Three Conflicts: Three treasures
Probably most, if not all, of us have heard that Sanchin Kata translates as Three Conflicts. And we have certainly heard that “all is in Sanchin”, as though the key to unlocking the mysteries of Uechi-ryu is simply in practicing that very basic but all inclusive kata. Usually, at some point, we may wonder if that’s really true, if it’s possible to become a master through performing those rather simple repetitions of three steps and arm strikes forward, turn and repeat, turn back forward and repeat, and so forth. It’s a fairly generic and limited set of movements, and, while they form the basis for many of the movements that follow in the other Kata, they hardly seem sufficient on their own. So to what does “all is in Sanchin” refer ? I suggest that we remember the Three Conflicts.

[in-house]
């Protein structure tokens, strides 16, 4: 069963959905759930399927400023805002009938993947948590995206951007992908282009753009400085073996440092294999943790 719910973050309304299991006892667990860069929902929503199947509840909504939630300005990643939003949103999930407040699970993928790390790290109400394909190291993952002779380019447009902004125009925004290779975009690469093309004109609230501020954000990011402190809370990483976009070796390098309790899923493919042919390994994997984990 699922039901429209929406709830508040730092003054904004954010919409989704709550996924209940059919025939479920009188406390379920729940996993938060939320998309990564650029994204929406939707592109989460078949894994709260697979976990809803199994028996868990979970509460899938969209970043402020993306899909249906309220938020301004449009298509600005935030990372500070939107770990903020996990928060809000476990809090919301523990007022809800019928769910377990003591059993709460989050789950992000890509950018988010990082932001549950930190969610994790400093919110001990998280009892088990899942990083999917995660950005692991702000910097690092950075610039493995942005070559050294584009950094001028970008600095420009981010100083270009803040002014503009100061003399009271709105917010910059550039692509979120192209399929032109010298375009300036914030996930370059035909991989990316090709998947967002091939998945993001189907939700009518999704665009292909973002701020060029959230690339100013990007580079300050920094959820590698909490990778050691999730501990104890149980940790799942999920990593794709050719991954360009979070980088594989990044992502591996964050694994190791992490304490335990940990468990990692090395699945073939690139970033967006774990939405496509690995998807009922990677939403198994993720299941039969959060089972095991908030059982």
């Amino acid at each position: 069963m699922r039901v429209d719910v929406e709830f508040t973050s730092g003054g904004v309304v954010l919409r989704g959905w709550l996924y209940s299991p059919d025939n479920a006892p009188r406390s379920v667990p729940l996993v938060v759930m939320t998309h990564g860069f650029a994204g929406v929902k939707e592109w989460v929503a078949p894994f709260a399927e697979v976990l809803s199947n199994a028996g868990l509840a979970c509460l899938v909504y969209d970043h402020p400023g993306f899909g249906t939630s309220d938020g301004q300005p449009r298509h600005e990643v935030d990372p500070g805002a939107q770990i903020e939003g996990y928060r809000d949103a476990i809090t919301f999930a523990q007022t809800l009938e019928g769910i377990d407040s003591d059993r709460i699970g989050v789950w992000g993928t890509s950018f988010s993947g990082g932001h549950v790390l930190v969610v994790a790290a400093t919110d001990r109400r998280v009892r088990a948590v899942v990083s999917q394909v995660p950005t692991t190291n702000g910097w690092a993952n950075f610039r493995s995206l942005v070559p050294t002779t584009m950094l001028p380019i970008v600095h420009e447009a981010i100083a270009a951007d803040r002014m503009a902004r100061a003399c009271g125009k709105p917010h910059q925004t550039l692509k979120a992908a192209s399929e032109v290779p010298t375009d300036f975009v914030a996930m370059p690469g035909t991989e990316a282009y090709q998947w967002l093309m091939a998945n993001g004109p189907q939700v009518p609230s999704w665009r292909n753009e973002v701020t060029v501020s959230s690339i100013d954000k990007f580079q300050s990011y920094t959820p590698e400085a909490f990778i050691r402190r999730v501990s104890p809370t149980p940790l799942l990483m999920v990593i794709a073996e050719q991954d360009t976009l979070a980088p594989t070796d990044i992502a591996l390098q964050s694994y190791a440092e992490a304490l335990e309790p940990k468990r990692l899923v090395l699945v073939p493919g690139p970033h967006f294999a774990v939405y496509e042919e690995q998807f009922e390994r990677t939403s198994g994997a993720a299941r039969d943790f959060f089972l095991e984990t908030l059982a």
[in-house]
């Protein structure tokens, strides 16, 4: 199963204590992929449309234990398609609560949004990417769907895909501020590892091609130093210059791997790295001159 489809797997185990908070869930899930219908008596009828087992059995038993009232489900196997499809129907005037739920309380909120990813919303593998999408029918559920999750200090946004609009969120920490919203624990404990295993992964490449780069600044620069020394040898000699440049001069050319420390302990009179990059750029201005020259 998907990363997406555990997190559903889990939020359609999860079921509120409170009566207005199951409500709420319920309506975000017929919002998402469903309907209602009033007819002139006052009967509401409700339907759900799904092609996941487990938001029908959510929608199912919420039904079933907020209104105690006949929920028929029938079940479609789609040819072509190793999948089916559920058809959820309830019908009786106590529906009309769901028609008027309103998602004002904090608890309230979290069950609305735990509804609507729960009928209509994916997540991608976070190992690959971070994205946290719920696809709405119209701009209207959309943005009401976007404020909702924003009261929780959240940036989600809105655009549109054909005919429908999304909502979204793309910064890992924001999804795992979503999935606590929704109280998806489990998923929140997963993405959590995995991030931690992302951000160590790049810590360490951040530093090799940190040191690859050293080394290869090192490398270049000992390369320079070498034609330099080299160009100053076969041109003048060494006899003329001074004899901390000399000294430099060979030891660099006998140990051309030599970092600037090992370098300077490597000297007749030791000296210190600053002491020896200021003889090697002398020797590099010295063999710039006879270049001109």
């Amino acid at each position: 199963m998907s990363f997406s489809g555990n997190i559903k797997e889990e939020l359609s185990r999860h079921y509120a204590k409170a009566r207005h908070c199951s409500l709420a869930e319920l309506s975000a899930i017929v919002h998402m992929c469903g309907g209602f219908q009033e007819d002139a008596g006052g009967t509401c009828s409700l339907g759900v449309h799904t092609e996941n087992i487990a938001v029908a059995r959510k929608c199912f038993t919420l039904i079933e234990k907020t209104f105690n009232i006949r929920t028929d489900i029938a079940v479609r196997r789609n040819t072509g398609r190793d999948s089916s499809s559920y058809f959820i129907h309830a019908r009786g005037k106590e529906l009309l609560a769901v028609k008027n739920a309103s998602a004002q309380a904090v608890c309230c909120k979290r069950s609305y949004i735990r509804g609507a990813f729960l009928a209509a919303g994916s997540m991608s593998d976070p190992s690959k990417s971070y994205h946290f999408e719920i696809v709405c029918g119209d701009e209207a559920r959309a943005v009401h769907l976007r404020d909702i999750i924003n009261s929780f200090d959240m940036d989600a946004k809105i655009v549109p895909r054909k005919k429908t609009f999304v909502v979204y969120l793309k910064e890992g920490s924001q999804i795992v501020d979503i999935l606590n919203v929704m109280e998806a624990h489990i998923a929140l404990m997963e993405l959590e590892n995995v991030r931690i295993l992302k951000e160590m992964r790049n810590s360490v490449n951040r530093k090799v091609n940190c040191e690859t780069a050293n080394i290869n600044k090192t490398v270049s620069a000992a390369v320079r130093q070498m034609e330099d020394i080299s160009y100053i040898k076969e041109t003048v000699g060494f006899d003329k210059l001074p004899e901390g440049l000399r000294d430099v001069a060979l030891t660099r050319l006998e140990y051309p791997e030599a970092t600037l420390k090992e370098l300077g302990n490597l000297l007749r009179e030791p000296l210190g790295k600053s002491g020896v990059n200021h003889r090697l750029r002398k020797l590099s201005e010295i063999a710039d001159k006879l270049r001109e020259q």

What are the Three Conflicts? One of the original symbols of Uechi-ryu, the three interlocking tear drops, offers an elegant answer. Whatever the conflicts are, it is clear from the symbol that they form a whole. Taking that knowledge a step further, what appears to be conflicting can offer resolution in wholeness and through integration. One of the basic series of three conflicts is Form/Speed/Power. This is the domain of the physical, an important domain. However, an overemphasis on one of those aspects usually occurs to the detriment of the others.